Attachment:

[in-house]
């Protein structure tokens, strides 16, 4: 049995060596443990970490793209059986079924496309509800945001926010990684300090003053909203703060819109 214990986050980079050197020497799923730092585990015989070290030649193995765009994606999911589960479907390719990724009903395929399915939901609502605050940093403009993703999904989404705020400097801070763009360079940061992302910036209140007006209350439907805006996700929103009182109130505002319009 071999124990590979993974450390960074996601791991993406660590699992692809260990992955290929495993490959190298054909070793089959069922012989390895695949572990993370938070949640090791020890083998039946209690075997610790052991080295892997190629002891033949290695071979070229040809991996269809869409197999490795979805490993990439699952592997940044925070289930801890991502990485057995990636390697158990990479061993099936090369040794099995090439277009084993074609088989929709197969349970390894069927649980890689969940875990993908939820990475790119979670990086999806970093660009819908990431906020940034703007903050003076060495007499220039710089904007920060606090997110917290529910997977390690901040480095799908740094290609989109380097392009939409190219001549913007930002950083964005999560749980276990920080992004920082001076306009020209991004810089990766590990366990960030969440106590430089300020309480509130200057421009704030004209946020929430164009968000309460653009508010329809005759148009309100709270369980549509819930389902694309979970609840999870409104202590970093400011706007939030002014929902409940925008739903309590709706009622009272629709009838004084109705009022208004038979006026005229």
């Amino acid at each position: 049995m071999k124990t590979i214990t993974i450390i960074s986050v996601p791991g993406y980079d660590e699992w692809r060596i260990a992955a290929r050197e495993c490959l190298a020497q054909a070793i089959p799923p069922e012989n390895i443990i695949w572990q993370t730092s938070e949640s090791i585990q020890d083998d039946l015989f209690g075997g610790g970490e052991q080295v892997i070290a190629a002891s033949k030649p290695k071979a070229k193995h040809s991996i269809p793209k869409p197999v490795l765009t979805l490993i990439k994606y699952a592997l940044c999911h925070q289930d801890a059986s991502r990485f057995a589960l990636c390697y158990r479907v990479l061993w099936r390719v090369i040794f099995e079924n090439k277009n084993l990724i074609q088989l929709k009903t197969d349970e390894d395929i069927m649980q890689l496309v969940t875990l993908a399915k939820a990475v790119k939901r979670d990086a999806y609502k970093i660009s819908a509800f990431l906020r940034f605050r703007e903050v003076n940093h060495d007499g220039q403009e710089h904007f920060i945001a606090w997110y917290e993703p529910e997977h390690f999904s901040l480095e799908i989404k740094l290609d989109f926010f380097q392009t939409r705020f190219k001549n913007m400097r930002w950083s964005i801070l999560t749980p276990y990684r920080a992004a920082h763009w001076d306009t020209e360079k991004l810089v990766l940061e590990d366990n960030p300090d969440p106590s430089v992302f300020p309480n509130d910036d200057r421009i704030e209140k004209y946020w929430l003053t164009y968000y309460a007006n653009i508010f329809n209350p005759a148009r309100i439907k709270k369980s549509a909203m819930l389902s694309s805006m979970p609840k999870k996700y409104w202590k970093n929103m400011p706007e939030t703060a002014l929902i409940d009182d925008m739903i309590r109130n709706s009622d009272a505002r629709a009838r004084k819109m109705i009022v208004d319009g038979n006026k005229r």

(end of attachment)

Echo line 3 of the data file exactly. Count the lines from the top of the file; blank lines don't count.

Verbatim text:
């Amino acid at each position: 049995m071999k124990t590979i214990t993974i450390i960074s986050v996601p791991g993406y980079d660590e699992w692809r060596i260990a992955a290929r050197e495993c490959l190298a020497q054909a070793i089959p799923p069922e012989n390895i443990i695949w572990q993370t730092s938070e949640s090791i585990q020890d083998d039946l015989f209690g075997g610790g970490e052991q080295v892997i070290a190629a002891s033949k030649p290695k071979a070229k193995h040809s991996i269809p793209k869409p197999v490795l765009t979805l490993i990439k994606y699952a592997l940044c999911h925070q289930d801890a059986s991502r990485f057995a589960l990636c390697y158990r479907v990479l061993w099936r390719v090369i040794f099995e079924n090439k277009n084993l990724i074609q088989l929709k009903t197969d349970e390894d395929i069927m649980q890689l496309v969940t875990l993908a399915k939820a990475v790119k939901r979670d990086a999806y609502k970093i660009s819908a509800f990431l906020r940034f605050r703007e903050v003076n940093h060495d007499g220039q403009e710089h904007f920060i945001a606090w997110y917290e993703p529910e997977h390690f999904s901040l480095e799908i989404k740094l290609d989109f926010f380097q392009t939409r705020f190219k001549n913007m400097r930002w950083s964005i801070l999560t749980p276990y990684r920080a992004a920082h763009w001076d306009t020209e360079k991004l810089v990766l940061e590990d366990n960030p300090d969440p106590s430089v992302f300020p309480n509130d910036d200057r421009i704030e209140k004209y946020w929430l003053t164009y968000y309460a007006n653009i508010f329809n209350p005759a148009r309100i439907k709270k369980s549509a909203m819930l389902s694309s805006m979970p609840k999870k996700y409104w202590k970093n929103m400011p706007e939030t703060a002014l929902i409940d009182d925008m739903i309590r109130n709706s009622d009272a505002r629709a009838r004084k819109m109705i009022v208004d319009g038979n006026k005229r």